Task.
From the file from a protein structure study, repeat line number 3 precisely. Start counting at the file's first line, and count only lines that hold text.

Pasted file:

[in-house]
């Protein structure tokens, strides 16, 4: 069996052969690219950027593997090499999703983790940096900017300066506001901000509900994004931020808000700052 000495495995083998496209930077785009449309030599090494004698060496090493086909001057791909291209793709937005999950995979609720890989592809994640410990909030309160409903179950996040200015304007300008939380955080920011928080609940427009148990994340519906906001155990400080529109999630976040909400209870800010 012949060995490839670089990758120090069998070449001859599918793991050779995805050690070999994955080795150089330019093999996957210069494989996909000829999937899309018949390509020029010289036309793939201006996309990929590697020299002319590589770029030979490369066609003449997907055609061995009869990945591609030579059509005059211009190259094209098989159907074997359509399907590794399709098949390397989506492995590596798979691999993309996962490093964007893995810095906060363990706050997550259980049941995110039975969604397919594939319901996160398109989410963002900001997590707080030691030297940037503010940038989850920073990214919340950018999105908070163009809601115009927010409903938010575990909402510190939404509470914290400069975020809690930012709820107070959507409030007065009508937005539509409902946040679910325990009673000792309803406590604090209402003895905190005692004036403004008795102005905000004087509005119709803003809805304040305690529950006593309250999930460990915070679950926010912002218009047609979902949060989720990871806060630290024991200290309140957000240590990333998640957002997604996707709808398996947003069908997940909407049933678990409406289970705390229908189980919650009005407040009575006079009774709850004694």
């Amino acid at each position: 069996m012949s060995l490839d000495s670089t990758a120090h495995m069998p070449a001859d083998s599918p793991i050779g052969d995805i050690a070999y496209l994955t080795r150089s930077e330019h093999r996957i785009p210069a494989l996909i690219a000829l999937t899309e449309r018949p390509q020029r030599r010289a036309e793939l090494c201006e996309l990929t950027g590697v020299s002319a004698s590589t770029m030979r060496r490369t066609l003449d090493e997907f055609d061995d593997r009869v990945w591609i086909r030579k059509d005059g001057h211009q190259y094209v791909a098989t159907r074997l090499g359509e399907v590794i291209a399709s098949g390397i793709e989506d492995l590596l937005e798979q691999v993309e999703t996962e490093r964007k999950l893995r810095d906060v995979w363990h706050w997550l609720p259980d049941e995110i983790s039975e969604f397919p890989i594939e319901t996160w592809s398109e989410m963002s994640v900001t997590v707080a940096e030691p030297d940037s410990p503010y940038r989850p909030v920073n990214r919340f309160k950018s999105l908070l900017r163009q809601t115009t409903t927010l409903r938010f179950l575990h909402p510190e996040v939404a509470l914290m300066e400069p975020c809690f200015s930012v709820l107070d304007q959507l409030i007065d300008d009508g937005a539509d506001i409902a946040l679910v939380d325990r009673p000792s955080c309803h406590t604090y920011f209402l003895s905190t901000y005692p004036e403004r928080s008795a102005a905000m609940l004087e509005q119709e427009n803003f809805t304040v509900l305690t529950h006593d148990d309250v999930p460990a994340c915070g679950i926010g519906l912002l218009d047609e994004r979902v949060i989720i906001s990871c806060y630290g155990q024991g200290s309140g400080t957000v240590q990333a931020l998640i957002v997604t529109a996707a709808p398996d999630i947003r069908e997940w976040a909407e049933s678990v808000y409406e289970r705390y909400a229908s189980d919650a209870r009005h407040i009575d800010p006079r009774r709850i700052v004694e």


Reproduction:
């Amino acid at each position: 069996m012949s060995l490839d000495s670089t990758a120090h495995m069998p070449a001859d083998s599918p793991i050779g052969d995805i050690a070999y496209l994955t080795r150089s930077e330019h093999r996957i785009p210069a494989l996909i690219a000829l999937t899309e449309r018949p390509q020029r030599r010289a036309e793939l090494c201006e996309l990929t950027g590697v020299s002319a004698s590589t770029m030979r060496r490369t066609l003449d090493e997907f055609d061995d593997r009869v990945w591609i086909r030579k059509d005059g001057h211009q190259y094209v791909a098989t159907r074997l090499g359509e399907v590794i291209a399709s098949g390397i793709e989506d492995l590596l937005e798979q691999v993309e999703t996962e490093r964007k999950l893995r810095d906060v995979w363990h706050w997550l609720p259980d049941e995110i983790s039975e969604f397919p890989i594939e319901t996160w592809s398109e989410m963002s994640v900001t997590v707080a940096e030691p030297d940037s410990p503010y940038r989850p909030v920073n990214r919340f309160k950018s999105l908070l900017r163009q809601t115009t409903t927010l409903r938010f179950l575990h909402p510190e996040v939404a509470l914290m300066e400069p975020c809690f200015s930012v709820l107070d304007q959507l409030i007065d300008d009508g937005a539509d506001i409902a946040l679910v939380d325990r009673p000792s955080c309803h406590t604090y920011f209402l003895s905190t901000y005692p004036e403004r928080s008795a102005a905000m609940l004087e509005q119709e427009n803003f809805t304040v509900l305690t529950h006593d148990d309250v999930p460990a994340c915070g679950i926010g519906l912002l218009d047609e994004r979902v949060i989720i906001s990871c806060y630290g155990q024991g200290s309140g400080t957000v240590q990333a931020l998640i957002v997604t529109a996707a709808p398996d999630i947003r069908e997940w976040a909407e049933s678990v808000y409406e289970r705390y909400a229908s189980d919650a209870r009005h407040i009575d800010p006079r009774r709850i700052v004694e």